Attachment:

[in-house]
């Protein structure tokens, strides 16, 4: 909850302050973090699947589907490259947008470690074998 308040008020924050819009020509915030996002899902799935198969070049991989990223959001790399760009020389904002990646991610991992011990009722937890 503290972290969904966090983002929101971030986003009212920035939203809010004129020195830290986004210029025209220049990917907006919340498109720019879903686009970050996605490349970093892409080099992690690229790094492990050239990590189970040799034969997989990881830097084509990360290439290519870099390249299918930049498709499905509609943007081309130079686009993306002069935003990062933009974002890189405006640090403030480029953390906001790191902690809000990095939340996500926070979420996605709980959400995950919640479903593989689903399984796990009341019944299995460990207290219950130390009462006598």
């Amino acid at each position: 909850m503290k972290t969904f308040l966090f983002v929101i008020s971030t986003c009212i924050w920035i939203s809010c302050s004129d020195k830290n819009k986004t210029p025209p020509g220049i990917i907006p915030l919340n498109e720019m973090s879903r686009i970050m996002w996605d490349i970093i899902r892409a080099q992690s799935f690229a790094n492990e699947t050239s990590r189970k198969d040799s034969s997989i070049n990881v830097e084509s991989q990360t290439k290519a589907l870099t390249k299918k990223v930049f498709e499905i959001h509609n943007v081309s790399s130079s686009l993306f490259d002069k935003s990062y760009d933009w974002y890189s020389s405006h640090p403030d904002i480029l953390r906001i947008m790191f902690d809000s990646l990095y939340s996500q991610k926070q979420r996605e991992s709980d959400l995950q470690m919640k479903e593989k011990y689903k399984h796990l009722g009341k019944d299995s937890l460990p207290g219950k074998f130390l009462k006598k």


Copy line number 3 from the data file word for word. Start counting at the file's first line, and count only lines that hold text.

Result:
């Amino acid at each position: 909850m503290k972290t969904f308040l966090f983002v929101i008020s971030t986003c009212i924050w920035i939203s809010c302050s004129d020195k830290n819009k986004t210029p025209p020509g220049i990917i907006p915030l919340n498109e720019m973090s879903r686009i970050m996002w996605d490349i970093i899902r892409a080099q992690s799935f690229a790094n492990e699947t050239s990590r189970k198969d040799s034969s997989i070049n990881v830097e084509s991989q990360t290439k290519a589907l870099t390249k299918k990223v930049f498709e499905i959001h509609n943007v081309s790399s130079s686009l993306f490259d002069k935003s990062y760009d933009w974002y890189s020389s405006h640090p403030d904002i480029l953390r906001i947008m790191f902690d809000s990646l990095y939340s996500q991610k926070q979420r996605e991992s709980d959400l995950q470690m919640k479903e593989k011990y689903k399984h796990l009722g009341k019944d299995s937890l460990p207290g219950k074998f130390l009462k006598k």